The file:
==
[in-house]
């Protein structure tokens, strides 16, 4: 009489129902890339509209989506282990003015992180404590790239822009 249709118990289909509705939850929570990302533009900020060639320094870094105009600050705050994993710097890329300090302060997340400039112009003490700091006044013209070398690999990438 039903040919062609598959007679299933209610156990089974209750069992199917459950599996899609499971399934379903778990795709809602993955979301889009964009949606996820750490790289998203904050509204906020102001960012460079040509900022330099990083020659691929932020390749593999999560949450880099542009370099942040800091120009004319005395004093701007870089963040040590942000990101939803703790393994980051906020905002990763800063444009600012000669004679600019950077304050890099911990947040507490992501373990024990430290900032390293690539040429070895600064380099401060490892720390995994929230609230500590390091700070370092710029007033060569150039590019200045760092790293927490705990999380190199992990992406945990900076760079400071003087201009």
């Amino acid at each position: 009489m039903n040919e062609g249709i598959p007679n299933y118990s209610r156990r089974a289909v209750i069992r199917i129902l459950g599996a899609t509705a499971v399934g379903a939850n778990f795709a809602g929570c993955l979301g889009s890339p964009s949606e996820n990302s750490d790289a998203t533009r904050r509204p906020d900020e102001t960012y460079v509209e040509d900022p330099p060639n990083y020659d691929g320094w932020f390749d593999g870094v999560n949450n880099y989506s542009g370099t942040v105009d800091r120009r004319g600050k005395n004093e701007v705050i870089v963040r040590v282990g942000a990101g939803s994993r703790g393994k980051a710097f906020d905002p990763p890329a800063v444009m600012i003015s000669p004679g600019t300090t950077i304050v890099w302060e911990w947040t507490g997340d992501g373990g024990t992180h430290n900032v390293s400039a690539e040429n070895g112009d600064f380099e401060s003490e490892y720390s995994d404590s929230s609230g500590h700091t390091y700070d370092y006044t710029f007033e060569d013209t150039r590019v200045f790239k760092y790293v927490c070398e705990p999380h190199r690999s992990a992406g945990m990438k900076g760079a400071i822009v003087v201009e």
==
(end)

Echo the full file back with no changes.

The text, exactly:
[in-house]
């Protein structure tokens, strides 16, 4: 009489129902890339509209989506282990003015992180404590790239822009 249709118990289909509705939850929570990302533009900020060639320094870094105009600050705050994993710097890329300090302060997340400039112009003490700091006044013209070398690999990438 039903040919062609598959007679299933209610156990089974209750069992199917459950599996899609499971399934379903778990795709809602993955979301889009964009949606996820750490790289998203904050509204906020102001960012460079040509900022330099990083020659691929932020390749593999999560949450880099542009370099942040800091120009004319005395004093701007870089963040040590942000990101939803703790393994980051906020905002990763800063444009600012000669004679600019950077304050890099911990947040507490992501373990024990430290900032390293690539040429070895600064380099401060490892720390995994929230609230500590390091700070370092710029007033060569150039590019200045760092790293927490705990999380190199992990992406945990900076760079400071003087201009």
């Amino acid at each position: 009489m039903n040919e062609g249709i598959p007679n299933y118990s209610r156990r089974a289909v209750i069992r199917i129902l459950g599996a899609t509705a499971v399934g379903a939850n778990f795709a809602g929570c993955l979301g889009s890339p964009s949606e996820n990302s750490d790289a998203t533009r904050r509204p906020d900020e102001t960012y460079v509209e040509d900022p330099p060639n990083y020659d691929g320094w932020f390749d593999g870094v999560n949450n880099y989506s542009g370099t942040v105009d800091r120009r004319g600050k005395n004093e701007v705050i870089v963040r040590v282990g942000a990101g939803s994993r703790g393994k980051a710097f906020d905002p990763p890329a800063v444009m600012i003015s000669p004679g600019t300090t950077i304050v890099w302060e911990w947040t507490g997340d992501g373990g024990t992180h430290n900032v390293s400039a690539e040429n070895g112009d600064f380099e401060s003490e490892y720390s995994d404590s929230s609230g500590h700091t390091y700070d370092y006044t710029f007033e060569d013209t150039r590019v200045f790239k760092y790293v927490c070398e705990p999380h190199r690999s992990a992406g945990m990438k900076g760079a400071i822009v003087v201009e």